Lacquered wood with gold and silver takamaki–e, hiramaki–e, and gold foil application on nashiji ground; H. 9 in. (22.9 cm), W. 8 1/2 in. (21.6 cm), D. 14 5/8 in. (37.1 cm)
Bequest of Stephen Whitney Phoenix, 1881 (81.1.133a–h)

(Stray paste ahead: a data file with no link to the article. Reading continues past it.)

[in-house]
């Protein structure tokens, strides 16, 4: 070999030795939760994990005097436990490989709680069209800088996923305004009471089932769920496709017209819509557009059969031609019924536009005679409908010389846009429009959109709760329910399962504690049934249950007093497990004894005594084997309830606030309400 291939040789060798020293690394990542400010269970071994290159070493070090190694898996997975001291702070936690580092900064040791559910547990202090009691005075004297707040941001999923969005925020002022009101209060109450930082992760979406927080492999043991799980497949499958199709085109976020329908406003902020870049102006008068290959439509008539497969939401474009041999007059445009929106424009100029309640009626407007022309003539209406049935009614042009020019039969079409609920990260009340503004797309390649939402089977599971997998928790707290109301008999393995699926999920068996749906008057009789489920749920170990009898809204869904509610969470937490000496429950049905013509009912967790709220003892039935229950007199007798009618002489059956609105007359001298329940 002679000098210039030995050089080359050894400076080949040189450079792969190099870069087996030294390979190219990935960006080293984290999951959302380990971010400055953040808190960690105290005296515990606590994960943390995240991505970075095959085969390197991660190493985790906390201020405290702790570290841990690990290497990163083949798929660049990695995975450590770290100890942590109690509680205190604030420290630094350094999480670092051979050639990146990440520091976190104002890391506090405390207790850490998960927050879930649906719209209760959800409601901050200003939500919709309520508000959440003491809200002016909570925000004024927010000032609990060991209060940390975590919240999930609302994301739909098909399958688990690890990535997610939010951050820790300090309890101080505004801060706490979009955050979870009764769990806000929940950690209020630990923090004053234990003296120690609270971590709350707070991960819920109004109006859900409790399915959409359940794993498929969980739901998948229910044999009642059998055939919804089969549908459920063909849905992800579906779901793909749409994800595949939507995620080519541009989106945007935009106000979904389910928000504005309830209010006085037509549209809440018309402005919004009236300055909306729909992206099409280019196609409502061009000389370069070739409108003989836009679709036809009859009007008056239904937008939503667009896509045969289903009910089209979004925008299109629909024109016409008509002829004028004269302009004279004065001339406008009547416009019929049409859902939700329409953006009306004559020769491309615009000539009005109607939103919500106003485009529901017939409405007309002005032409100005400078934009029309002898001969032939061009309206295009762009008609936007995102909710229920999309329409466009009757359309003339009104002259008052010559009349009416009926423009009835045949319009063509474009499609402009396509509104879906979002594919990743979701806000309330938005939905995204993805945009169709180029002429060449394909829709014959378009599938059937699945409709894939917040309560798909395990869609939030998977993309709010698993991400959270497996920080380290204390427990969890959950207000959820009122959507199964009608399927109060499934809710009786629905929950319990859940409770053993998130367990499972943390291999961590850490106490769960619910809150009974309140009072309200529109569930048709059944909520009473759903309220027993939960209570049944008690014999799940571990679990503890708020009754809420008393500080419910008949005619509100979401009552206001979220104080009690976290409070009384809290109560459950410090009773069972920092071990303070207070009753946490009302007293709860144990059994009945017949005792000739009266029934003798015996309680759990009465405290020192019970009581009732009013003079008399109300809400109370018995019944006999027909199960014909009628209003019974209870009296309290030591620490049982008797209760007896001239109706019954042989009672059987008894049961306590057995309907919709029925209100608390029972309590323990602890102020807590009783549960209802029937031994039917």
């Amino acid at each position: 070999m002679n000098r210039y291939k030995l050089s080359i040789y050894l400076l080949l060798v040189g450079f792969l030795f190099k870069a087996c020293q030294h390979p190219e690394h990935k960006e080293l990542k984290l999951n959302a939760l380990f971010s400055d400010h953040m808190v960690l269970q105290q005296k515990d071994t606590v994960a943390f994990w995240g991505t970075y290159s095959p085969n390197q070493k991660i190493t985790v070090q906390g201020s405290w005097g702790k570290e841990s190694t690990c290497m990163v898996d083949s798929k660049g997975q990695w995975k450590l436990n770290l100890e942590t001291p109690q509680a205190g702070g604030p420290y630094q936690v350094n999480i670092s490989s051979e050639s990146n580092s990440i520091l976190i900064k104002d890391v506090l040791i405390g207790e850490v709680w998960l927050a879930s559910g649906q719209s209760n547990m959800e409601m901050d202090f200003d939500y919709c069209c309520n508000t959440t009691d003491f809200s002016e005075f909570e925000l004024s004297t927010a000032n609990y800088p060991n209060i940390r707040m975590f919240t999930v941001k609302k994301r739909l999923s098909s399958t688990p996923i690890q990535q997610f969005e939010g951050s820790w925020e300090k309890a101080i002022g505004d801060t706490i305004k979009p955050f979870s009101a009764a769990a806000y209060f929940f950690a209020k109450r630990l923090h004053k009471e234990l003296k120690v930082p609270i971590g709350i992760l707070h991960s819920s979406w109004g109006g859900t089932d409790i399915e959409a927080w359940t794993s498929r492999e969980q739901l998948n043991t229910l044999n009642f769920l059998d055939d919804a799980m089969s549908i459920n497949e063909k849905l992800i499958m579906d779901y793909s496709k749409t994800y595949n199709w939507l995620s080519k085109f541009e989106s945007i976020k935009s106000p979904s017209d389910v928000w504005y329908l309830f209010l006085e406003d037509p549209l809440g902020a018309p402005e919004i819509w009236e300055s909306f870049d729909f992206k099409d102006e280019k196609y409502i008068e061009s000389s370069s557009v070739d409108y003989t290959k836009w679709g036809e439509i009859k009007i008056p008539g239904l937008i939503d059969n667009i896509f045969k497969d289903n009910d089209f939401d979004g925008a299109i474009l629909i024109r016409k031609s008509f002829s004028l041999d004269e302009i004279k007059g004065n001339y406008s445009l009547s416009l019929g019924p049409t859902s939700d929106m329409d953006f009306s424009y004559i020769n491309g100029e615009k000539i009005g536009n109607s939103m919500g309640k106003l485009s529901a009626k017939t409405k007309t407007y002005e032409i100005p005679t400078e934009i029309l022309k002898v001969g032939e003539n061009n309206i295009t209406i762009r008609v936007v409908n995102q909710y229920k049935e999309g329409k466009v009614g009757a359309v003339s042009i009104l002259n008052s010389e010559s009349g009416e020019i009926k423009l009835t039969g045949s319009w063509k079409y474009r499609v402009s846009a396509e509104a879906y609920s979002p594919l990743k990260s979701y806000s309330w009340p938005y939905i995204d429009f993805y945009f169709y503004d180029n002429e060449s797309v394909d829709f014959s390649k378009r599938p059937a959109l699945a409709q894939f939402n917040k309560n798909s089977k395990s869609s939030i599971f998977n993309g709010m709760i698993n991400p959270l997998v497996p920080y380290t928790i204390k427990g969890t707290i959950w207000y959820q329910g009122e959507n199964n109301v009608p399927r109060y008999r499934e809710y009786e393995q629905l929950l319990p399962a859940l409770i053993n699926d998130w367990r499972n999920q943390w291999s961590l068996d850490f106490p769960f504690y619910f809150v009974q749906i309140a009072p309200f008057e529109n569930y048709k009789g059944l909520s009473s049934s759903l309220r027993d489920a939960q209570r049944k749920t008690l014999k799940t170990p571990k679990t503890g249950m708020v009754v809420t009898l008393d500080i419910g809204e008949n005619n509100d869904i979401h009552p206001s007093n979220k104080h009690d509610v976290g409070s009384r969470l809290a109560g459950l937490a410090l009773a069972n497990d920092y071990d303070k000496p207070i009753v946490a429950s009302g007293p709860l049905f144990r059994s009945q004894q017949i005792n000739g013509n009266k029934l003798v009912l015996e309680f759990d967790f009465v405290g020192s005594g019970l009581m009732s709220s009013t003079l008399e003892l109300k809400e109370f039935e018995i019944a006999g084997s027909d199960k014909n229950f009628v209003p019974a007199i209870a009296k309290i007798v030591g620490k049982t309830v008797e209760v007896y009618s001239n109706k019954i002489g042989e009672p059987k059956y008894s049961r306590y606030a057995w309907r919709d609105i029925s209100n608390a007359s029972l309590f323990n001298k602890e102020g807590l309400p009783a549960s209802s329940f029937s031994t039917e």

This cabinet is a portable writing box featuring three drawers. The two upper drawers are for paper and documents, while the one at the bottom holds the inkstone, water-dropper, and brushes. The cabinet is elaborately decorated with the highest quality maki-e (“sprinkled pictures”). As indicated by the round family crests, it was produced for the Tokugawa family in one of their official maki-e workshops, probably that of the Kōami family. The chrysanthemum flowers are depicted almost individually, each executed in a different hue or maki-e (flat or relief pattern) technique emphasizing the layered petal structure. Some of the flowers are shown frontally, others from the side or the back. Chrysanthemums represent longevity, and they are also the symbol of autumn in Japanese poetry and painting.